I would counter-argue that Keith Moon was over-rated and IMO more of a showman than a drummer. His wild antics, while amusing, overshadowed his drumming techique.

I'm also not a big fan of The Who, so my opinions, while always right, may be ever so slightly skewed. Razz


I will agree that his self destructive lifestyle completely overshadows his skill as a drummer, but I thought was an incredible ball of energy, I am amazed the Who were able to that type drumming work, but it did. Listen to " I Can See for Miles" I amazed they could keep time with that insane drumming.
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MetalGuy71
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PostSubject: Re: Black Sabbath - *The official thread*   Wed Jan 16, 2013 11:30 am

SpectreFate wrote:
MetalGuy71 wrote:
My knowledge of the Who's music is pretty much limited to their greatest hits. So while I'd agree that his latter output (70's) was more "bombastic" and rock-oriented, his early work in the 60's strick me as more, I dunno, reserved? Not sure if that's the right word I'm looking for. But his antics and showmanship more than made up for his technique back then.

John Bonham came right out the gate playing "rock". Keith progressed is what I'm getting at.


Fair enough.

Thanks for playing. Rod, tell him what's he's won. Thanks Wink. We have some lovely parting gifts, including a year's supply of Turtle Wax and Rice-A-Roni, the San Francisco treat. Tune in later today when SD wakes up and tells us why we're all wrong. Back to you, Wink.

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SpectreFate
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PostSubject: Re: Black Sabbath - *The official thread*   Wed Jan 16, 2013 11:36 am

MetalGuy71 wrote:
SpectreFate wrote:
MetalGuy71 wrote:
My knowledge of the Who's music is pretty much limited to their greatest hits. So while I'd agree that his latter output (70's) was more "bombastic" and rock-oriented, his early work in the 60's strick me as more, I dunno, reserved? Not sure if that's the right word I'm looking for. But his antics and showmanship more than made up for his technique back then.

John Bonham came right out the gate playing "rock". Keith progressed is what I'm getting at.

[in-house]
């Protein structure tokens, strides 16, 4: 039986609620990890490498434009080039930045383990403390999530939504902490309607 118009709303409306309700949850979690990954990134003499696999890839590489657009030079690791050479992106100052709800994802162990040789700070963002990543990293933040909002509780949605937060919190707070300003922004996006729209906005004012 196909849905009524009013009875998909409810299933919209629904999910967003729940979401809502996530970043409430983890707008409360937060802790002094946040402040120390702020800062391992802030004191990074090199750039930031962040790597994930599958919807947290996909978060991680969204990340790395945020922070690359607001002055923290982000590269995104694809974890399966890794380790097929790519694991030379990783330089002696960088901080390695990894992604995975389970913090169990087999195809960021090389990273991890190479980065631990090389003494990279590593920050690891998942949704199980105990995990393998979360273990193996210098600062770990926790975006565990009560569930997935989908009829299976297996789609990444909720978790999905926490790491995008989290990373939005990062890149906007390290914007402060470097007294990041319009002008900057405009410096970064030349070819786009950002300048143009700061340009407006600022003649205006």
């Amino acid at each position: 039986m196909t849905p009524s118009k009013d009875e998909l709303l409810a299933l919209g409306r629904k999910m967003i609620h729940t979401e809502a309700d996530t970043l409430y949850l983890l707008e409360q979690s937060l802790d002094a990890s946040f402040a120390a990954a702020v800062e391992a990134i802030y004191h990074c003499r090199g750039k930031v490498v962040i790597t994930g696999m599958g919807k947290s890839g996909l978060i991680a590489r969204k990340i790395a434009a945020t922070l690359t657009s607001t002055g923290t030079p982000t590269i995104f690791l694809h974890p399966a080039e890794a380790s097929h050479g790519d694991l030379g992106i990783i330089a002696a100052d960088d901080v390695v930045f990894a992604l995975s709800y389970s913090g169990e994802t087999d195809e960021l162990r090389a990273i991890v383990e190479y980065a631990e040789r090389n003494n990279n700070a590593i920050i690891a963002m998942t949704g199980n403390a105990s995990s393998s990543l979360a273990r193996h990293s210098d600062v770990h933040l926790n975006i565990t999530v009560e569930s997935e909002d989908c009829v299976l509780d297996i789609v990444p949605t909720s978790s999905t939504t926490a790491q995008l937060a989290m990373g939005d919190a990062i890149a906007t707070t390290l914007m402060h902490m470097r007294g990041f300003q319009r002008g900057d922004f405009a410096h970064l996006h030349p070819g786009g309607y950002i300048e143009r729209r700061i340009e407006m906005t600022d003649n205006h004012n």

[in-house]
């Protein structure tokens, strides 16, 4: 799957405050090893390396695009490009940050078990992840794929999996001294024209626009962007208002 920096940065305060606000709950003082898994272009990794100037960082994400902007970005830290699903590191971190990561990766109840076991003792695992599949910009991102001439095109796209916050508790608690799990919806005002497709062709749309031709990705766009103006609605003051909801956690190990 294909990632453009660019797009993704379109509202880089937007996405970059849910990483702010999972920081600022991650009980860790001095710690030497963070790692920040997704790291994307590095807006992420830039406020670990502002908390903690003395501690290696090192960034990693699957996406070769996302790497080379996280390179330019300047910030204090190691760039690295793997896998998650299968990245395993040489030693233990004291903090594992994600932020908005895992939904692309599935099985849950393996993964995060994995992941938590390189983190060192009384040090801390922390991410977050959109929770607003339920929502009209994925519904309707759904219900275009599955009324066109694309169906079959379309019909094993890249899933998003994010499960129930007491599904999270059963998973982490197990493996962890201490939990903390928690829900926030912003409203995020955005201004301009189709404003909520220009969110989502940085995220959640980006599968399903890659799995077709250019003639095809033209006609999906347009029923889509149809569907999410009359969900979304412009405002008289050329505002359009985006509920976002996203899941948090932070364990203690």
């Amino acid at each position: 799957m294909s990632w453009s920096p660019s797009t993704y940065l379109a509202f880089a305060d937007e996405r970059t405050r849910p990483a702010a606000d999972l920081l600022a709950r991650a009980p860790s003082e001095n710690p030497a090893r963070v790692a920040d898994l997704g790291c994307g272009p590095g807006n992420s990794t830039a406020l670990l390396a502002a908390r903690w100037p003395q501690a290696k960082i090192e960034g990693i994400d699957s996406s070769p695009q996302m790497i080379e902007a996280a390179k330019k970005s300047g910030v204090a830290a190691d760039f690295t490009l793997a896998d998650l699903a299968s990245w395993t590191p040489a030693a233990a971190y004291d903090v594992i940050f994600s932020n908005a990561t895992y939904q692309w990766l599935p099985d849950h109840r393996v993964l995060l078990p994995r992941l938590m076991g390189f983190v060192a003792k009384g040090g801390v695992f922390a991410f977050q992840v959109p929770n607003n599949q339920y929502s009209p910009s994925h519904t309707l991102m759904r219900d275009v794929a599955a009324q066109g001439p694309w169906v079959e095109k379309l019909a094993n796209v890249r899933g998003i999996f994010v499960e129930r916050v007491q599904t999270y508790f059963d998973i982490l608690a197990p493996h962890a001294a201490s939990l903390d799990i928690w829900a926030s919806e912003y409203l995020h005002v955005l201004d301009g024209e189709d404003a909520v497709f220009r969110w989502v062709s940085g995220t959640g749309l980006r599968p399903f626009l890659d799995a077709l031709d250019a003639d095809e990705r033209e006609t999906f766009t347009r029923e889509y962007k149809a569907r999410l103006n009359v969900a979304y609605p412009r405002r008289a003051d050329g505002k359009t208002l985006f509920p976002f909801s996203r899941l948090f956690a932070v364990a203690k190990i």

Fair enough.

Thanks for playing. Rod, tell him what's he's won. Thanks Wink. We have some lovely parting gifts, including a year's supply of Turtle Wax and Rice-A-Roni, the San Francisco treat. Tune in later today when SD wakes up and tells us why we're all wrong. Back to you, Wink.


I miss Tic Tac Dough. Sad


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MetalGuy71
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PostSubject: Re: Black Sabbath - *The official thread*   Wed Jan 16, 2013 11:40 am

They just don't make 'em like Wink Martindale anymore.

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PostSubject: Re: Black Sabbath - *The official thread*   Wed Jan 16, 2013 12:23 pm

MetalGuy71 wrote:
Tune in later today when SD wakes up and tells us why we're all wrong. Back to you, Wink.

Laughing very hard
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PostSubject: Re: Black Sabbath - *The official thread*   Wed Jan 16, 2013 12:35 pm

MetalGuy71 wrote:
Tune in later today when SD wakes up and tells us why we're all wrong. Back to you, Wink.

He's kind of like "The Rock" in a charming way. In other words, "Know your role and shut your mouth".
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PostSubject: Re: Black Sabbath - *The official thread*   Wed Jan 16, 2013 2:25 pm

Well, if nothing else it seems I make an impact. Razz

One influential drummer that hasn't been mentioned yet was Carmin Appice whose work with Vanilla Fudge was cited as a big influence on John Bonham. They never really broke here in the States so are essentially forgotten now, but Appice is generally considered one of the first "hard rock drummers".

The first wave of "ROCK" (not rock 'n' roll) musicians from the UK were all players who had to find their influences from a wide variety of musical genres. It was not uncommon for these musicians to sit in with artists from different styles, a jazz band one night, a blues group the next, a 50s style rock band the night after and some of them also spent time playing with symphonies. This required them to be very well-rounded musicians that were comfortable putting on different hats every night. This is why musicians from that era inspire me the most, because having that wide ranging set of tools to draw from made them very unique players when they started doing their own original music.